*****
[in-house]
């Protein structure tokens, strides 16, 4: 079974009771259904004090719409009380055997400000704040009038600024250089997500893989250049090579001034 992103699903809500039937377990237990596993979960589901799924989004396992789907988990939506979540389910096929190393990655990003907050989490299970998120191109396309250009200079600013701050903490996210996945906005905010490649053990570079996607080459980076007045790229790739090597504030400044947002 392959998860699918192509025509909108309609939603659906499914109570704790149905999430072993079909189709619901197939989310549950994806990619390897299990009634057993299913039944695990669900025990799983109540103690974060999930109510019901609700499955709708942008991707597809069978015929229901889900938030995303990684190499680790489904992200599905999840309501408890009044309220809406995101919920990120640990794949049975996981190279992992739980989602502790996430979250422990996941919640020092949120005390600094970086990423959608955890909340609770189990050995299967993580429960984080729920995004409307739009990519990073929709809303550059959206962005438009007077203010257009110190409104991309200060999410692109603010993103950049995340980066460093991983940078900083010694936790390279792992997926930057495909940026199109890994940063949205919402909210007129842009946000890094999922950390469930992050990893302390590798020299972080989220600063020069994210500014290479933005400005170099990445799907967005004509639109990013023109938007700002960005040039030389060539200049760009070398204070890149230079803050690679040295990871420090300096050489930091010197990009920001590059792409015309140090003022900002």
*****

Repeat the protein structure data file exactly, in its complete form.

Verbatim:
[in-house]
């Protein structure tokens, strides 16, 4: 079974009771259904004090719409009380055997400000704040009038600024250089997500893989250049090579001034 992103699903809500039937377990237990596993979960589901799924989004396992789907988990939506979540389910096929190393990655990003907050989490299970998120191109396309250009200079600013701050903490996210996945906005905010490649053990570079996607080459980076007045790229790739090597504030400044947002 392959998860699918192509025509909108309609939603659906499914109570704790149905999430072993079909189709619901197939989310549950994806990619390897299990009634057993299913039944695990669900025990799983109540103690974060999930109510019901609700499955709708942008991707597809069978015929229901889900938030995303990684190499680790489904992200599905999840309501408890009044309220809406995101919920990120640990794949049975996981190279992992739980989602502790996430979250422990996941919640020092949120005390600094970086990423959608955890909340609770189990050995299967993580429960984080729920995004409307739009990519990073929709809303550059959206962005438009007077203010257009110190409104991309200060999410692109603010993103950049995340980066460093991983940078900083010694936790390279792992997926930057495909940026199109890994940063949205919402909210007129842009946000890094999922950390469930992050990893302390590798020299972080989220600063020069994210500014290479933005400005170099990445799907967005004509639109990013023109938007700002960005040039030389060539200049760009070398204070890149230079803050690679040295990871420090300096050489930091010197990009920001590059792409015309140090003022900002």